The Effect of Hemispace, Velocity, and Direction on Spatial Localization of Moving Sounds

Date
2022
Authors
Esparza, Lemira V.
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Abstract

Motion influences the spatial localization of objects, with offset points overestimated in the direction of motion ("representational momentum" RM). Most RM studies use visual stimuli, but RM is also present for auditory stimuli. This study examined auditory RM in front vs. back hemispace to examine moving sounds that are in vs. out of the visual field. Sound movement velocity and direction were also tested. Participants (n=30) heard virtual sounds in the horizontal plane that moved towards midline. The sounds had an offset at one of 7 locations at or flanking midline (0° midline, ±4°, ±8°, ±16°), and participants made left/right judgments about offset location relative to midline. The dependent variable was the point of subjective equality (PSE), calculated by a psychometric function (offset location x % right). Analysis examined factors of hemispace (front, back), velocity (20°/s, 40°/s), and movement direction (leftward, rightward). A PSE was also calculated for static sounds as a control, which was subtracted from the motion PSEs. Results showed that the PSEs for static front and back sounds were nearly identical, and slightly to the left of midline (-1.3±0.2°). For moving stimuli, the offset location was overestimated at 20°/s (p=.009), indicating RM, and underestimated at 40°/s (p<.001). The velocity differences were slightly greater in the front vs. back hemispace (p<.05), and sounds moving rightward had greater underestimations than leftward sounds (p=.002). The velocity effect is similar to reports of decreased RM with increased velocities, but here the effect shifted from overestimations at 20°/s (RM) to underestimations at 40°/s, suggesting representational lag. Our results suggest that the properties of moving sounds determined how motion influences spatial localization of offset points. Applications of understanding the natural perceptual processes include improvement of spatial localization training and virtual reality experiences.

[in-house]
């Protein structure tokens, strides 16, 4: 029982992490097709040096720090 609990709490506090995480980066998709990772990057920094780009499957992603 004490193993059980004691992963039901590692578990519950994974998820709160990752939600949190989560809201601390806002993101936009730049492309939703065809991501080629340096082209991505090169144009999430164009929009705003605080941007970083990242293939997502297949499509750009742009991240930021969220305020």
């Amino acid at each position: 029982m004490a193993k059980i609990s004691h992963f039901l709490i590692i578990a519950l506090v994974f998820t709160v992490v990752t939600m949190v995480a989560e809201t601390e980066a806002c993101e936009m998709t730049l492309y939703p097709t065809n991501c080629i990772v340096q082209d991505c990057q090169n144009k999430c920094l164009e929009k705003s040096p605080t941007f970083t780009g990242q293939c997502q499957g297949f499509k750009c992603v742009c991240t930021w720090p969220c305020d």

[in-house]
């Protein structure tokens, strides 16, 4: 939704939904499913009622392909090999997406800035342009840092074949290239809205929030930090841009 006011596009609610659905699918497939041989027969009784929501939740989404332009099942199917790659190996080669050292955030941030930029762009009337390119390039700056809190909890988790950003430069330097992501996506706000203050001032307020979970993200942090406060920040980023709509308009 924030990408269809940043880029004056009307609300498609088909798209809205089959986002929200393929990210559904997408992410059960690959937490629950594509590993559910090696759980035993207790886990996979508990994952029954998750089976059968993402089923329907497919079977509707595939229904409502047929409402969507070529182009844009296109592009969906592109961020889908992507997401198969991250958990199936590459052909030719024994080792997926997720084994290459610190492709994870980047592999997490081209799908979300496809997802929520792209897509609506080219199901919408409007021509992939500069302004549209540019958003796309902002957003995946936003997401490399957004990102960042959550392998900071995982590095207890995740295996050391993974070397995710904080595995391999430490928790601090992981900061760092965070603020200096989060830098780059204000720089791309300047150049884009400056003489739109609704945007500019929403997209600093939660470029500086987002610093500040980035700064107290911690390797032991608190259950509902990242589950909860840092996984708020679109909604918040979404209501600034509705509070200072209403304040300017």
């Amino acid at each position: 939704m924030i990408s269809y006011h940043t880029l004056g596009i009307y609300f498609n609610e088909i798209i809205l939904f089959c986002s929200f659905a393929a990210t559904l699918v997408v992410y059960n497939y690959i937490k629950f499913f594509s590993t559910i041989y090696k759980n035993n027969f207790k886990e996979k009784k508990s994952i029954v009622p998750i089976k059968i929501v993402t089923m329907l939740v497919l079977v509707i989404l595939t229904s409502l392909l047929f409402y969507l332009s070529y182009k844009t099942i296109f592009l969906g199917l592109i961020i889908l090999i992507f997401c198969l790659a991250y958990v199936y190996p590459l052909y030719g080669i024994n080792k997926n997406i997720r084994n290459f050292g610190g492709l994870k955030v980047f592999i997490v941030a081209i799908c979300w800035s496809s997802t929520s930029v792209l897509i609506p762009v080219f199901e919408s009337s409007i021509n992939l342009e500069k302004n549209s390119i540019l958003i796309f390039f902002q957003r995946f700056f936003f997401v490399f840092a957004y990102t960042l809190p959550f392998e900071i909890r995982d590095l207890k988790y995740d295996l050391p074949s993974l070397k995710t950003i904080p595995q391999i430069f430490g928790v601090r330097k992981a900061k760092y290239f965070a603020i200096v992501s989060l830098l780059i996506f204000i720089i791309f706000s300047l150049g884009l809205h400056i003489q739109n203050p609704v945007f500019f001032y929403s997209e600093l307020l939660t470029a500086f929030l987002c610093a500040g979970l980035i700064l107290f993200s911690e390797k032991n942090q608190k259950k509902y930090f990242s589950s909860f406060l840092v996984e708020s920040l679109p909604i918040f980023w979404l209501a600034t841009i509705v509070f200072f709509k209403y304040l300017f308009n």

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Keywords
Auditory Spatial Localization, Direction, Hemispace, Representational Lag, Representational Momentum, Velocity
Citation
Department
Psychology